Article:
Originally Posted by TMcG
Are you looking for the column to be the same depth for it's full height? If not, you could have a deeper column base up to your chair rail height for the smoothing sub and then keep a thinner upper column.
This is a good idea.
If you needed a little extra depth this could work and look good.
Originally Posted by HopefulFred
Is the change you're considering in treatment depth? I think 6" for treatments would be pretty close to ideal. Then a 16" deep column would stand out 10" and look right. Of course, there's no rule about that - the column could end up flush with the treatment and still look very good, IMO.
Regarding the output from smoothing subs: I have a few thoughts here, which might be half-baked, so prepare a few grains of salt. In a room with perfect walls (zero transmission - perfect reflection) the null from a single driver located at a room boundary would be a perfect notch, where SPL goes to zero at one line across the room. If an additional sub is at the opposite wall, the measured SPL at that location should be equal to every other position ( I think, but again, this might be half baked), assuming the subs are identical. If the second sub were good for half the output of the first, I think the notch should be reduced to being only -3dB - so that's pretty good. Obviously a theoretical perfect room doesn't exist, so expect some smearing in space, time, and frequency. (Speaking of that, can you put a small sub in there and check out your modal response as is? There's lots to learn at this stage, with the basic shell complete.)
I just don't see why anything other than identical subs should be considered, when flexibility, phase, and output are all taken into account. I'm sure I haven't supported that statement enough to be persuasive, but there you have it: I favor symmetry in all aspects of subwoofer system design. Maybe that's naive or ill-informed, but that's what I'm doing - but sealed, which I think will be a lot more forgiving that horns.
A local friend of mine I know in real life is HAA, ISF, Cedia, THX, ..etc.. Certified and has taken Dennis Classes and also traveled out to the THX ranch for some trainings; He explained this to me once: In an ideal scenario you'd actually have 4 subs, one in each corner, and two on the floor and two on the ceiling. This would produce the best result.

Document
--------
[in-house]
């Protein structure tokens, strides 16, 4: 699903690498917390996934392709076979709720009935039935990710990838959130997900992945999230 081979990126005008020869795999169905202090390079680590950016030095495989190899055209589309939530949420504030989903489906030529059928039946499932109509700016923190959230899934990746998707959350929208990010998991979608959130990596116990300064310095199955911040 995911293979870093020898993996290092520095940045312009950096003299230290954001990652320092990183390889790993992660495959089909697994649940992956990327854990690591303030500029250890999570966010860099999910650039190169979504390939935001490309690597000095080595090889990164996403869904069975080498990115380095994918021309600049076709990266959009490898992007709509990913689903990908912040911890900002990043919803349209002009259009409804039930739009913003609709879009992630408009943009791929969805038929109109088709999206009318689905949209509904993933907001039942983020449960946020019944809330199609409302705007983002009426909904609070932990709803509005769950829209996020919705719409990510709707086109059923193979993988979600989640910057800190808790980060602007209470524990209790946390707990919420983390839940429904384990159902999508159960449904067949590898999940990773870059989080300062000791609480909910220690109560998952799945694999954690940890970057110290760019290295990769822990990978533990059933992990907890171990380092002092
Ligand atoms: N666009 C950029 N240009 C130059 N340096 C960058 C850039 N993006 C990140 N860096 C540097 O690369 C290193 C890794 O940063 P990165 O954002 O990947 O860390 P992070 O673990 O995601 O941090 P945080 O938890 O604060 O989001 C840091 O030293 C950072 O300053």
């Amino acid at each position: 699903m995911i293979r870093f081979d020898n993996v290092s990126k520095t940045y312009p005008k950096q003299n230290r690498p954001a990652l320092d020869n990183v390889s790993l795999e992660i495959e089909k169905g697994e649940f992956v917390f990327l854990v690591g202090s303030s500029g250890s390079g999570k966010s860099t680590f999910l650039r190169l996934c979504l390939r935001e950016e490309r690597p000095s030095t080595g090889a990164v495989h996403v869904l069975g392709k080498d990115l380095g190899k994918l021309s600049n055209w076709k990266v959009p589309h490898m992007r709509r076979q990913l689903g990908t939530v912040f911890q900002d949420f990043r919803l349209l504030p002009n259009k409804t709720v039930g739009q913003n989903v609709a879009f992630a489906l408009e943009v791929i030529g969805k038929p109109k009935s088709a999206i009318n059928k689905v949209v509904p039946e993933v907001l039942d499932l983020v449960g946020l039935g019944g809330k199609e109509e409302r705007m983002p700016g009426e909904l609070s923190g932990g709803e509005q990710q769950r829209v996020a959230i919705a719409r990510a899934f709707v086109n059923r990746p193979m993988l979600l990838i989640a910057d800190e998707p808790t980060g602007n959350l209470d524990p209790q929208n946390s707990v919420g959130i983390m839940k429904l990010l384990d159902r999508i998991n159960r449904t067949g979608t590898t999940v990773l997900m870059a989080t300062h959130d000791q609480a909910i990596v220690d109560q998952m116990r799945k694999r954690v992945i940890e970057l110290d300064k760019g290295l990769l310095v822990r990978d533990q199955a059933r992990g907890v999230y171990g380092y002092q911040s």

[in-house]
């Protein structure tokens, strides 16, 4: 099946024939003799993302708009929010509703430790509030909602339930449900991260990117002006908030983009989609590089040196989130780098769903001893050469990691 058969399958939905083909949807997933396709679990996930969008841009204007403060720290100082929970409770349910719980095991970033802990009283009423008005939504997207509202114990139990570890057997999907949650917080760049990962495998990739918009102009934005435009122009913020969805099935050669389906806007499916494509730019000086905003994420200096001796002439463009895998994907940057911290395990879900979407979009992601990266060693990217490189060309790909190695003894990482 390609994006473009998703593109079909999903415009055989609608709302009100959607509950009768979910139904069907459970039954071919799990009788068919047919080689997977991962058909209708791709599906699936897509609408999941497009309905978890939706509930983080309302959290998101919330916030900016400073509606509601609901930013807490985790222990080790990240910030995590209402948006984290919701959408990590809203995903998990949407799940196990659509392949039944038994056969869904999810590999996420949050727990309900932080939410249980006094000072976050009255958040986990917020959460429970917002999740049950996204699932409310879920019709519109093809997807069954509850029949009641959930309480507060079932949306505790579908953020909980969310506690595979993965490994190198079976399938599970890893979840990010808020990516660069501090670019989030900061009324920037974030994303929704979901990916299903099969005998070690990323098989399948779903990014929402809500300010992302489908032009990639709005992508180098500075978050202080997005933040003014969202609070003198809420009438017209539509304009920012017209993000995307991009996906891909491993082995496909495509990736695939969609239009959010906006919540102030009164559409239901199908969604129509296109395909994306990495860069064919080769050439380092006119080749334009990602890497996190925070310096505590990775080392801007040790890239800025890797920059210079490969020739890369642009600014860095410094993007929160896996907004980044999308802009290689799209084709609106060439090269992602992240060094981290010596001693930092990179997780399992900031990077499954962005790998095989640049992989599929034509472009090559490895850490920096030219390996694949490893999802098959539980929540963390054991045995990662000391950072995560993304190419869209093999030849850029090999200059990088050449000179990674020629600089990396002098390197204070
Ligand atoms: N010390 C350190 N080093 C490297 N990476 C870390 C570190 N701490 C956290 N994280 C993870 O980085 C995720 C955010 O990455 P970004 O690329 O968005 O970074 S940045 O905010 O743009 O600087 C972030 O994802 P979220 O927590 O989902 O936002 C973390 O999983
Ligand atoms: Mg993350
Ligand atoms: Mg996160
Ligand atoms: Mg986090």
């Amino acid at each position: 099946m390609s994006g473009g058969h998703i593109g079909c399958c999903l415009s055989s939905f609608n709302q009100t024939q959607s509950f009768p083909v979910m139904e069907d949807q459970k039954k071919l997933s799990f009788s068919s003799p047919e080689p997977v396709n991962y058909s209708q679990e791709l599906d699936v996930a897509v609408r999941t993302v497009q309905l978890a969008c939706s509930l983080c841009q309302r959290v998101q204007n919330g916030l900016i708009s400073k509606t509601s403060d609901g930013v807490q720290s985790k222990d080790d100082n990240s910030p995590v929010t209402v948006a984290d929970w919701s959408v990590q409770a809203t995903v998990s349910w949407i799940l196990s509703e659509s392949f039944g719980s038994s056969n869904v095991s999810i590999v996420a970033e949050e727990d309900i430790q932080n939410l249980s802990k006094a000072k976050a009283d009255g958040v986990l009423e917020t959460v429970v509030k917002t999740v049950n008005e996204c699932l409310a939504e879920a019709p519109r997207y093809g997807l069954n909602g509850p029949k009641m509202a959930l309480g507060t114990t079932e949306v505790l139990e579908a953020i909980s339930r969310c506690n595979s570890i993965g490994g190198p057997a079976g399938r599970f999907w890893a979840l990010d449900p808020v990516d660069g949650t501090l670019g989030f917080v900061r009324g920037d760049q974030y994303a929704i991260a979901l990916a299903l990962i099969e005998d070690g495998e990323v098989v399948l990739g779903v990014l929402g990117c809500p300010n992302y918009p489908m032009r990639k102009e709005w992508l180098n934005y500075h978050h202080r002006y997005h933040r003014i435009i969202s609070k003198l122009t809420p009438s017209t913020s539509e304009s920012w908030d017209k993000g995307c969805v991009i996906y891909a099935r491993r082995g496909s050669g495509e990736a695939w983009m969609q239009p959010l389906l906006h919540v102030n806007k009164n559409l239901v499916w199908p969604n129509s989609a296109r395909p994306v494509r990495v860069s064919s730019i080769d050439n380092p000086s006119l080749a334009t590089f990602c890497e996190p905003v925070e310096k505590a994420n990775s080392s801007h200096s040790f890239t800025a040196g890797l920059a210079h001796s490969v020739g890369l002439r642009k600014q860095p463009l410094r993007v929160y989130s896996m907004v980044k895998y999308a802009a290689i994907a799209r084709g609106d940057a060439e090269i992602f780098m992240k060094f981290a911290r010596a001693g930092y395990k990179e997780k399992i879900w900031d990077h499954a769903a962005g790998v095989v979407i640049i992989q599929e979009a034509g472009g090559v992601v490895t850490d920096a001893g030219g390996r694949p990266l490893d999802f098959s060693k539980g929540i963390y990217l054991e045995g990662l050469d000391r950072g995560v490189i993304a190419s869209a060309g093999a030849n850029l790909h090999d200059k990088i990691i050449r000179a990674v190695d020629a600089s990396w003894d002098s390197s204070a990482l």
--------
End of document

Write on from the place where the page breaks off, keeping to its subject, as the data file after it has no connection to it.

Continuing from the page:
Placement of subs can fix a lot of issues, so can a properly designed room. Smoothing subs are a good tool to use for sure, but not a requirement. And with a properly designed bass horn you won't necessarily have better or worse response at the LP than a sealed sub. The only certain is you would have more bass and lower distortion within the design intentions assuming it was designed right. You'd also need a lot less watts to get that. I think around here there is a prevailing assumption that sealed is better simply because they are easy to calibrate, have good extension, easiest to build, and take the least amount of space. This is all true, and obviously has some serious benefits too. But, the one thing sealed isn't great at is output so while they are a great solution for a smaller space they become much worse solution for bigger spaces.
There is a reason why Metallica uses bass horns at their show and not sealed subs. There is a reason why most of the IMAX theaters have Danely bass horns installed in them. It's because in bigger spaces they work better, and in situation where you want good output they are the best choice. The problem with bass horns isn't that they are hard to calibrate really, it's more just the WAF factor they are big, and difficult and expensive to build and design. Ported subs are out of phase 180 degrees at port tune, sealed are not- and horns are 90 degrees out of phase. Mixing them can be a tad bit tricky but it's not impossible. There is a bunch of guys in the DIY section running mixes with good results validated with measurements and I have read a couple threads where even Dennis calibrated some sealed smoothing subs with some ported cabs and said the results were very good.
Room nodes and response are tough to really account for 100% in the design phase because just moving the sub off the wall or closer can change things, and it's not always as perfect as it seems in theory when you actually measure the room. Things can be different so really the best way is to plan the room the best you can according to theory and then measure the final results to calibrate. I'm not sure JPA would know the full importance of some of this stuff until he has subs in his room, but either way it's all fixable for a great result with any kind of sub and even a mix of them.
I think that an 80Hz null would occur if the radiating plane is 3.5 feet from the wall. With most subs that wouldn't be a problem. If a sub was so large that the baffle was that far away from the wall the simple cure is to aim it at the wall I think. More subs in more locations has a natural effect of smoothing response so probably the best solution is to have more than just one subwoofer and to locate the subwoofers properly. If you can get some subs on the side of the room and back of the room that will do a great job at evening out the response. The way subwoofers interact with a room are usually dependent on their placement in the room, and moving them or placing them in a different spot can get a different result. But having a bunch in different spots has a way of averaging out things. JPA can you do a sub in the back to counteract the sub in the front ? That's a great option for you. It won't necessarily alleviate your need to calibrate but my guess is it would minimize it and have a positive effect at your bass response at LP.